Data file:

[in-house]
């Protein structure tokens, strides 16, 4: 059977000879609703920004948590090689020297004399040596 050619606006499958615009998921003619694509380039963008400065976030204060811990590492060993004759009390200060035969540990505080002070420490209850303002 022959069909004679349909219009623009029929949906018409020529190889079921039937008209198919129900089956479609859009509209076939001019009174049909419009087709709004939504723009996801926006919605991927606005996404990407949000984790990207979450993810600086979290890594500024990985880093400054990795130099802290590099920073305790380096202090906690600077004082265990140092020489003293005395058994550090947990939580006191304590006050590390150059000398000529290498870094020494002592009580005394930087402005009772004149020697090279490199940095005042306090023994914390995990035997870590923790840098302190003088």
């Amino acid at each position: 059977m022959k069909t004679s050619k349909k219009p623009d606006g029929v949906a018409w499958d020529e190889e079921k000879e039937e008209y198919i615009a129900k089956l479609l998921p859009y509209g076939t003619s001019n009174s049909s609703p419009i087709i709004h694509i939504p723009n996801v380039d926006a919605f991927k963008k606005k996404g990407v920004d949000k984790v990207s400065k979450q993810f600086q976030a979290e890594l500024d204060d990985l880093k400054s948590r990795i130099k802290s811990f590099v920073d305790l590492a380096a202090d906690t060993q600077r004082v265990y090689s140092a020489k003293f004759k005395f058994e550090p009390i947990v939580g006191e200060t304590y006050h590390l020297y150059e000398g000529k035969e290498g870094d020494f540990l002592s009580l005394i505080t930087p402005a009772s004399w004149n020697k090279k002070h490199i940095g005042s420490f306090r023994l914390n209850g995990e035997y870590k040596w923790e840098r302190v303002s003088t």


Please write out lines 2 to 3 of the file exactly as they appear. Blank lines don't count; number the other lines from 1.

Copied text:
């Protein structure tokens, strides 16, 4: 059977000879609703920004948590090689020297004399040596 050619606006499958615009998921003619694509380039963008400065976030204060811990590492060993004759009390200060035969540990505080002070420490209850303002 022959069909004679349909219009623009029929949906018409020529190889079921039937008209198919129900089956479609859009509209076939001019009174049909419009087709709004939504723009996801926006919605991927606005996404990407949000984790990207979450993810600086979290890594500024990985880093400054990795130099802290590099920073305790380096202090906690600077004082265990140092020489003293005395058994550090947990939580006191304590006050590390150059000398000529290498870094020494002592009580005394930087402005009772004149020697090279490199940095005042306090023994914390995990035997870590923790840098302190003088």
């Amino acid at each position: 059977m022959k069909t004679s050619k349909k219009p623009d606006g029929v949906a018409w499958d020529e190889e079921k000879e039937e008209y198919i615009a129900k089956l479609l998921p859009y509209g076939t003619s001019n009174s049909s609703p419009i087709i709004h694509i939504p723009n996801v380039d926006a919605f991927k963008k606005k996404g990407v920004d949000k984790v990207s400065k979450q993810f600086q976030a979290e890594l500024d204060d990985l880093k400054s948590r990795i130099k802290s811990f590099v920073d305790l590492a380096a202090d906690t060993q600077r004082v265990y090689s140092a020489k003293f004759k005395f058994e550090p009390i947990v939580g006191e200060t304590y006050h590390l020297y150059e000398g000529k035969e290498g870094d020494f540990l002592s009580l005394i505080t930087p402005a009772s004399w004149n020697k090279k002070h490199i940095g005042s420490f306090r023994l914390n209850g995990e035997y870590k040596w923790e840098r302190v303002s003088t």